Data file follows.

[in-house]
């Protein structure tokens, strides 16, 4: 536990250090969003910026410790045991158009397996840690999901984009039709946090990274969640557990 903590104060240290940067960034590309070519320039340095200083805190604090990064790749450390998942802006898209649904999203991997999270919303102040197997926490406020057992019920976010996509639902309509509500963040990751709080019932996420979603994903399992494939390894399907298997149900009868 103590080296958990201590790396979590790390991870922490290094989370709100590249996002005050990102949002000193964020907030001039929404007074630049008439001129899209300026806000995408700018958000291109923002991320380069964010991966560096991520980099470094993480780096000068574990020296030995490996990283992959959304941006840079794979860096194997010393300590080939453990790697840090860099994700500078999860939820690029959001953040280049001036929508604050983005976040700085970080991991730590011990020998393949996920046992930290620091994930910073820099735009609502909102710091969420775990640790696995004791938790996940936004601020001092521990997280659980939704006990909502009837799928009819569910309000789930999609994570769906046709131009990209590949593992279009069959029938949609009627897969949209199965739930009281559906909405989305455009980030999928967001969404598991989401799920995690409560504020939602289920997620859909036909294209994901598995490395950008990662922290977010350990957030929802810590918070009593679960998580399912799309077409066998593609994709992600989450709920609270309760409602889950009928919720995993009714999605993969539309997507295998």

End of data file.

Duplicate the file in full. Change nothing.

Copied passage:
[in-house]
């Protein structure tokens, strides 16, 4: 536990250090969003910026410790045991158009397996840690999901984009039709946090990274969640557990 903590104060240290940067960034590309070519320039340095200083805190604090990064790749450390998942802006898209649904999203991997999270919303102040197997926490406020057992019920976010996509639902309509509500963040990751709080019932996420979603994903399992494939390894399907298997149900009868 103590080296958990201590790396979590790390991870922490290094989370709100590249996002005050990102949002000193964020907030001039929404007074630049008439001129899209300026806000995408700018958000291109923002991320380069964010991966560096991520980099470094993480780096000068574990020296030995490996990283992959959304941006840079794979860096194997010393300590080939453990790697840090860099994700500078999860939820690029959001953040280049001036929508604050983005976040700085970080991991730590011990020998393949996920046992930290620091994930910073820099735009609502909102710091969420775990640790696995004791938790996940936004601020001092521990997280659980939704006990909502009837799928009819569910309000789930999609994570769906046709131009990209590949593992279009069959029938949609009627897969949209199965739930009281559906909405989305455009980030999928967001969404598991989401799920995690409560504020939602289920997620859909036909294209994901598995490395950008990662922290977010350990957030929802810590918070009593679960998580399912799309077409066998593609994709992600989450709920609270309760409602889950009928919720995993009714999605993969539309997507295998």